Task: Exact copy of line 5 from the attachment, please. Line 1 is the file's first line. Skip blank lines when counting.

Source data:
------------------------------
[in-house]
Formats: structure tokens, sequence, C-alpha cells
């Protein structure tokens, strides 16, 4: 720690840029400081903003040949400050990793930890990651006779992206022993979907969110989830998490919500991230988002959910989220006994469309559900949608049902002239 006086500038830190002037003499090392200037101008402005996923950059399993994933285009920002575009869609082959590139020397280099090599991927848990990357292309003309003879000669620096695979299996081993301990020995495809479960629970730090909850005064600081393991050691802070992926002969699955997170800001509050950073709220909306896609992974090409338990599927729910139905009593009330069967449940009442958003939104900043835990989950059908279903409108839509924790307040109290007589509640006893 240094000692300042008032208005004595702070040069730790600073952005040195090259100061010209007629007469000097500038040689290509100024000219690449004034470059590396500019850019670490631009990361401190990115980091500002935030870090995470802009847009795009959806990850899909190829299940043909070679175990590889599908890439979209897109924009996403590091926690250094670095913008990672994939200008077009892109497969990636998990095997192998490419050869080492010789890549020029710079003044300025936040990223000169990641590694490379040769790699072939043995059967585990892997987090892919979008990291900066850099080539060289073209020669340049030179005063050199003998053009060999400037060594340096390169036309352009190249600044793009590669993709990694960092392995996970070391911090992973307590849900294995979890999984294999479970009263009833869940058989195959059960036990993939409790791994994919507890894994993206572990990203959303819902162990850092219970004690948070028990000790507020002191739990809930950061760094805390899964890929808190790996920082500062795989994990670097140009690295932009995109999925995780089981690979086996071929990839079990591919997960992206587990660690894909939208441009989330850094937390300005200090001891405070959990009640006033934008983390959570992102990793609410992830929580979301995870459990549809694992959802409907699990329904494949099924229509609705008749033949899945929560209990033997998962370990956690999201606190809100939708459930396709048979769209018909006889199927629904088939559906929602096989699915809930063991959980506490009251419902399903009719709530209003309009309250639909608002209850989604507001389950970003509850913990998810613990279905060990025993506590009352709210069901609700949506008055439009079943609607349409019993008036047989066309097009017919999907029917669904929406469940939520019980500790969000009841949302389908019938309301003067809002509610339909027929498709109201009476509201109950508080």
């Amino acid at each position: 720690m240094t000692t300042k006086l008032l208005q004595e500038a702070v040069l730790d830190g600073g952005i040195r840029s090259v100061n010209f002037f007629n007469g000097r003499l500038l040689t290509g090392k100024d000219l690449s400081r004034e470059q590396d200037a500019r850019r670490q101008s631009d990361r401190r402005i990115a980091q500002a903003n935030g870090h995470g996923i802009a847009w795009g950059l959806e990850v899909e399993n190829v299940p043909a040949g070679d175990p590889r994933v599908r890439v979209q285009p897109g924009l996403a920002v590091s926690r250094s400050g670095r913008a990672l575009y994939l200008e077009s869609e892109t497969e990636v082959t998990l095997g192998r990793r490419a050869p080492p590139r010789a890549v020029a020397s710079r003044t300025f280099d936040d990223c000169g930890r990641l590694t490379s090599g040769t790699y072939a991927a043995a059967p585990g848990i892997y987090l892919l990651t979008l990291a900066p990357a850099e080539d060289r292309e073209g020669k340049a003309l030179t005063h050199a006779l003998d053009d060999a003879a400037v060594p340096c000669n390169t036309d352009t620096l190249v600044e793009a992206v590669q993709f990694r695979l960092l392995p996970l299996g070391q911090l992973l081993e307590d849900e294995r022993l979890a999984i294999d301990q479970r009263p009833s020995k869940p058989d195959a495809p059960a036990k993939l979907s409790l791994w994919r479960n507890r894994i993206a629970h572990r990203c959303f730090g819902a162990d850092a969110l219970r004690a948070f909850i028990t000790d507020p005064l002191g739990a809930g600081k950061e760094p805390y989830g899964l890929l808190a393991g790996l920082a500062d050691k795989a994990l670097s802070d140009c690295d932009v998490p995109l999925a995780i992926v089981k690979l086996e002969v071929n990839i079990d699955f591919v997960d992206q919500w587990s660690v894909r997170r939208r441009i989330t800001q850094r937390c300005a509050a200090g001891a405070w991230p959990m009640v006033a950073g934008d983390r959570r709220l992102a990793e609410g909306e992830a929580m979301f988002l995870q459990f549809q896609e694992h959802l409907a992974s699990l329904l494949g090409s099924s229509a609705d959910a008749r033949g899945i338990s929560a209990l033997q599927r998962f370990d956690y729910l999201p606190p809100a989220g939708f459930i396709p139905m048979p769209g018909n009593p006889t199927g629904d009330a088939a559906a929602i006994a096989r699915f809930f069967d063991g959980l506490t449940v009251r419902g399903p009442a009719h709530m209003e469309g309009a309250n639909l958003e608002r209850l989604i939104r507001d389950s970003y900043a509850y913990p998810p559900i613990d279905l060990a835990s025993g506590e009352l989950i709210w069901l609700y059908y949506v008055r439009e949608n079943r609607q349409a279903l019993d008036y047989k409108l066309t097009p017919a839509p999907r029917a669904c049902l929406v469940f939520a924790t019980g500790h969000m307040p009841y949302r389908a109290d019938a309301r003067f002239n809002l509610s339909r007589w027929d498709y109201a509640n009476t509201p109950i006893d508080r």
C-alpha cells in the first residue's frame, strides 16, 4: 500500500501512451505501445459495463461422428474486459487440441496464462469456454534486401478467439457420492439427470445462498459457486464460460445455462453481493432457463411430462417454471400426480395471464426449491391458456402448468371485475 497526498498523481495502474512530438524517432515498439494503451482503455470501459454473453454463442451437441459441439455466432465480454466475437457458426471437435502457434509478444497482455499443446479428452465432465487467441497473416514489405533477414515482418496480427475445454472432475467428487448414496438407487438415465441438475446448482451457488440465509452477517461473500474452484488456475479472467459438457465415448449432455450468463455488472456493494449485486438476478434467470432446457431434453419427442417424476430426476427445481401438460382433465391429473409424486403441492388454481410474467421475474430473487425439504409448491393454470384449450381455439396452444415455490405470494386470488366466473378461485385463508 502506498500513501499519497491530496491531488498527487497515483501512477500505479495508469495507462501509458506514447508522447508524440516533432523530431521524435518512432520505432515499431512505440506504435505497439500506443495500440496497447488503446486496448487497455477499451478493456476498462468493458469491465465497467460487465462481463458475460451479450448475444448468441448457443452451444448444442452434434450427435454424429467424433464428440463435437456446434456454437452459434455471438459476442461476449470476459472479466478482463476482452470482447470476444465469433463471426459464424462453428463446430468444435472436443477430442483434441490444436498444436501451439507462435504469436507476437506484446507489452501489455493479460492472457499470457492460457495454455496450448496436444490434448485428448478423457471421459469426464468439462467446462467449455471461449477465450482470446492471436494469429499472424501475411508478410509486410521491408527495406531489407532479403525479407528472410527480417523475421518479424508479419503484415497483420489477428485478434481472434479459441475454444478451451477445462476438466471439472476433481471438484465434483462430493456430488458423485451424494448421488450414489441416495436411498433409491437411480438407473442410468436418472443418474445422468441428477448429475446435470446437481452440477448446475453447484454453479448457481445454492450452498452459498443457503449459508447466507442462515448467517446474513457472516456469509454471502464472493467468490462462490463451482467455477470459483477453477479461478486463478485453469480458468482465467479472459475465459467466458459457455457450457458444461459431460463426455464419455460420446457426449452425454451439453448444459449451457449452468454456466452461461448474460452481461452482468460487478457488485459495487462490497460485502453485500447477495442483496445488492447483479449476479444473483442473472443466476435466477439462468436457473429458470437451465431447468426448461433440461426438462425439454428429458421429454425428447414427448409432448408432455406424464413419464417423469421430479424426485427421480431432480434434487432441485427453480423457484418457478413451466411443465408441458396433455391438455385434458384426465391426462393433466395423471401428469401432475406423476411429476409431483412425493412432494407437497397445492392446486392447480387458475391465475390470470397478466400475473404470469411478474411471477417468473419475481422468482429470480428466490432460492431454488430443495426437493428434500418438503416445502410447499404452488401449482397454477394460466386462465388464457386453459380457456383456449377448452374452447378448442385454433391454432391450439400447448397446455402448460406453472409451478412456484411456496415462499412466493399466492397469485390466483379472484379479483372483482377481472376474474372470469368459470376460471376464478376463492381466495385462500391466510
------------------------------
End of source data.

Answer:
C-alpha cells in the first residue's frame, strides 16, 4: 500500500501512451505501445459495463461422428474486459487440441496464462469456454534486401478467439457420492439427470445462498459457486464460460445455462453481493432457463411430462417454471400426480395471464426449491391458456402448468371485475 497526498498523481495502474512530438524517432515498439494503451482503455470501459454473453454463442451437441459441439455466432465480454466475437457458426471437435502457434509478444497482455499443446479428452465432465487467441497473416514489405533477414515482418496480427475445454472432475467428487448414496438407487438415465441438475446448482451457488440465509452477517461473500474452484488456475479472467459438457465415448449432455450468463455488472456493494449485486438476478434467470432446457431434453419427442417424476430426476427445481401438460382433465391429473409424486403441492388454481410474467421475474430473487425439504409448491393454470384449450381455439396452444415455490405470494386470488366466473378461485385463508 502506498500513501499519497491530496491531488498527487497515483501512477500505479495508469495507462501509458506514447508522447508524440516533432523530431521524435518512432520505432515499431512505440506504435505497439500506443495500440496497447488503446486496448487497455477499451478493456476498462468493458469491465465497467460487465462481463458475460451479450448475444448468441448457443452451444448444442452434434450427435454424429467424433464428440463435437456446434456454437452459434455471438459476442461476449470476459472479466478482463476482452470482447470476444465469433463471426459464424462453428463446430468444435472436443477430442483434441490444436498444436501451439507462435504469436507476437506484446507489452501489455493479460492472457499470457492460457495454455496450448496436444490434448485428448478423457471421459469426464468439462467446462467449455471461449477465450482470446492471436494469429499472424501475411508478410509486410521491408527495406531489407532479403525479407528472410527480417523475421518479424508479419503484415497483420489477428485478434481472434479459441475454444478451451477445462476438466471439472476433481471438484465434483462430493456430488458423485451424494448421488450414489441416495436411498433409491437411480438407473442410468436418472443418474445422468441428477448429475446435470446437481452440477448446475453447484454453479448457481445454492450452498452459498443457503449459508447466507442462515448467517446474513457472516456469509454471502464472493467468490462462490463451482467455477470459483477453477479461478486463478485453469480458468482465467479472459475465459467466458459457455457450457458444461459431460463426455464419455460420446457426449452425454451439453448444459449451457449452468454456466452461461448474460452481461452482468460487478457488485459495487462490497460485502453485500447477495442483496445488492447483479449476479444473483442473472443466476435466477439462468436457473429458470437451465431447468426448461433440461426438462425439454428429458421429454425428447414427448409432448408432455406424464413419464417423469421430479424426485427421480431432480434434487432441485427453480423457484418457478413451466411443465408441458396433455391438455385434458384426465391426462393433466395423471401428469401432475406423476411429476409431483412425493412432494407437497397445492392446486392447480387458475391465475390470470397478466400475473404470469411478474411471477417468473419475481422468482429470480428466490432460492431454488430443495426437493428434500418438503416445502410447499404452488401449482397454477394460466386462465388464457386453459380457456383456449377448452374452447378448442385454433391454432391450439400447448397446455402448460406453472409451478412456484411456496415462499412466493399466492397469485390466483379472484379479483372483482377481472376474474372470469368459470376460471376464478376463492381466495385462500391466510